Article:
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Thursday, Aug. 25, 2016

County looking for help

Friday, November 19, 2004

CHARLESTON - County officials are looking for some good temporary help in the assessor's office.

County Assessor W.R. "Bill" Thompson advised commissioners during their regular meeting Thursday that he has received a "concern letter" from the State Tax Commission. He explained the STC's concern is that property in Mississippi County may be undervalued for tax assessment.

Thompson said the state has up until this point been "lenient" because of the loss of records when the old courthouse burned Feb. 10, 1997. He said they are now asking for recalculation of property values to be completed by the time the assessment books close in May.

While the assessor's office has new hardware and software in place, it still lacks sales information data in the system, Thompson said. He estimated it would take "close to two years to get all this stuff in" using only his regular staff.

"I need additional staff," Thompson said. "I see the need and that's the reason I'm here asking." He assured commissioners the extra staff would be "absolutely temporary."

Sales information data will "bring the county records current," according to Thompson, and will "establish the going value of property in neighborhoods."

In addition to pacifying the State Tax Commission, having the data entered would make his office run smoother, Thompson said.

Thompson said the data entry training is time demanding, so they don't want a lot of turnover. "It's going to be data entry and you can't get more boring than that," he said. Officials estimated the job may take two employees working 20-25 hours each per week six months to finish the project with the regular staff contributing to the effort when able.

Thompson suggested finding a couple of grandmothers interested in working part time. Grandmothers would probably not be interested in working 40 hours, Thompson reasoned: "Their priorities are on their grandchildren."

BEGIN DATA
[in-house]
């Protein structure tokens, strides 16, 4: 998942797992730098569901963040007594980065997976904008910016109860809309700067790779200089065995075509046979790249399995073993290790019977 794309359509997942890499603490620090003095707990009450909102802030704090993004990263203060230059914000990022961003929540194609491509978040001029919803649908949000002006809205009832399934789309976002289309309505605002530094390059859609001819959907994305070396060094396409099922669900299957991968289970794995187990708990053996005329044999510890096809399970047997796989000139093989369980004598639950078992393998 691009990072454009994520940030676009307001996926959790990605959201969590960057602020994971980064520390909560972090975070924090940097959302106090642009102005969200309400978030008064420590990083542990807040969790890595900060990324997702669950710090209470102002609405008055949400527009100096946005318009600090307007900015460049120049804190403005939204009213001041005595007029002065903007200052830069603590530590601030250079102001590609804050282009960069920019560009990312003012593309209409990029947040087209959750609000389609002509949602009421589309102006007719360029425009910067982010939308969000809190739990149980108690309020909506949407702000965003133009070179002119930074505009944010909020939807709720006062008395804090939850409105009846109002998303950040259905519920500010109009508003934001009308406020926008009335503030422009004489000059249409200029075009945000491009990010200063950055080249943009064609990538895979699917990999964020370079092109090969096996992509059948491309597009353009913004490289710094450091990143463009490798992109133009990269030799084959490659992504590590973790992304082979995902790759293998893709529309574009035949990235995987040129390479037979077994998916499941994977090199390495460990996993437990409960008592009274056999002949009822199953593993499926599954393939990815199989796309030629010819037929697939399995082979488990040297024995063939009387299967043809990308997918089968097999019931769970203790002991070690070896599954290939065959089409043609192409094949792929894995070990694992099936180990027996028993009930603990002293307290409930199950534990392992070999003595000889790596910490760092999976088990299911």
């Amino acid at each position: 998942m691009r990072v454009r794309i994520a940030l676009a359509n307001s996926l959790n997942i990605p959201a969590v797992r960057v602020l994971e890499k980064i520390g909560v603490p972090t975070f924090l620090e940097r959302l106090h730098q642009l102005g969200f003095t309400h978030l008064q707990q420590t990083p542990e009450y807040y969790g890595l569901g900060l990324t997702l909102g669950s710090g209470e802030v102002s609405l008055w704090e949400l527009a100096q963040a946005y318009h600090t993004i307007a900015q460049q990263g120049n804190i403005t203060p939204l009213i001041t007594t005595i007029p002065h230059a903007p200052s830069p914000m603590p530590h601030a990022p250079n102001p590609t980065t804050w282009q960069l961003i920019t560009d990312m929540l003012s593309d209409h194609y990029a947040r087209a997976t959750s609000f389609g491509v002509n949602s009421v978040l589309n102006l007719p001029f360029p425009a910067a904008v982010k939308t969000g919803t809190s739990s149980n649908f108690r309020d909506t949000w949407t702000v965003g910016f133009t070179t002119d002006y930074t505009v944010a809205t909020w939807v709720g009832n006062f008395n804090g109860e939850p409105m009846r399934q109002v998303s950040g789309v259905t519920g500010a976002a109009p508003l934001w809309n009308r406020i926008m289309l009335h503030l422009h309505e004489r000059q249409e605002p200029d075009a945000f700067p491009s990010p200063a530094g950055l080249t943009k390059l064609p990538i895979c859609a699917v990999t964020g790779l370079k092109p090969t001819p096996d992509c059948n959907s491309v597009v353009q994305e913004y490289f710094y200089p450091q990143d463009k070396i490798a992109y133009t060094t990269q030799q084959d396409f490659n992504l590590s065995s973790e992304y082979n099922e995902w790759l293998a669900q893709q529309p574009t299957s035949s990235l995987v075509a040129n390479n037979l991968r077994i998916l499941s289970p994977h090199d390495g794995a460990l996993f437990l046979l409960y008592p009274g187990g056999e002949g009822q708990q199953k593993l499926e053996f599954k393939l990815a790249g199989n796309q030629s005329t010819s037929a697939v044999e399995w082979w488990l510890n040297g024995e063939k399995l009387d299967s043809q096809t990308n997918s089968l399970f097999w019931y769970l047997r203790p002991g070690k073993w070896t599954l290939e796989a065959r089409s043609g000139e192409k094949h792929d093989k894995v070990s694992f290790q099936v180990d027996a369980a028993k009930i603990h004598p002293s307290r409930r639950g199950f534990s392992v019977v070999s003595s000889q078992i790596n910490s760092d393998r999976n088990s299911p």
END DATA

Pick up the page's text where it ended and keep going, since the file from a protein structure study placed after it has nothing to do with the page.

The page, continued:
Commissioner Homer Oliver pointed out that "high school kids are computer literate."

Thompson said his initial rough estimate on the labor cost was about $12,000 but soon determined it would be "well over that."

Blumenberg estimated it would be between $15,000 and $20,000. Seasonal employees are not eligible for all the benefits full-time county employees receive, which should keep the cost down somewhat, according to County Clerk Junior DeLay.

Commissioners asked Thompson to determine for sure how many additional employees he will need and decide on the pay rate.

Thompson said he does wonder "why the state is pushing so hard when we know we're in an economic crunch."

In other Mississippi County news:

* Commissioners discussed Tuesday's grand opening of the Alco store in the old Wal-Mart building.

"I don't think you could've put another car in the parking lot," Commissioner Martin Lucas said.

"I saw several Illinois license plates," DeLay said.

Oliver said Alco's sales tax revenue hopefully will help offset the loss of revenue from Wally's Chew Chew restaurant at Reeve's Boomland in Charleston until it is rebuilt after it burned recently.

Blumenberg said the county's sales tax revenue looks like it will end up about 4.5 to 5 percent higher that last year.

* About 700-800 tires were gathered at the county shed toward the next pickup by the Bootheel Solid Waste District, according to commissioners. The district will arrange a pickup for a minimum of 1,500 tires.

* The County Commission will not meet next week due to the Thanksgiving holiday.

* Kathy Walters of the U.S. Department of Agriculture's Rural Development met with commissioners to bring them "up-to-date."

She asked if there are "any organizations to talk to about our programs." If so, Walters said, "give me their names or tell them to call me."

Walters said Rural Development mostly likes to promote its housing programs. "We've got a lot of substandard housing with low income elderly living in it," she said.

Providing assistance for the purchase of fire truck grants and storm sirens are also popular Rural Development programs, according to Walters.

Commissioners said they are interested in the storm siren program as sirens are needed at Bertrand, Wilson City, Anniston and Wyatt.

Walters advised Bertrand no longer qualifies for 75 percent grant programs due to its median income but qualifies for 35 percent in grants, while Wilson City, Anniston and Wyatt still qualify for 75 percent grant assistance.

"I think you need to do one at the airport," she said of the storm sirens. "Maybe the businesses out there can contribute to it."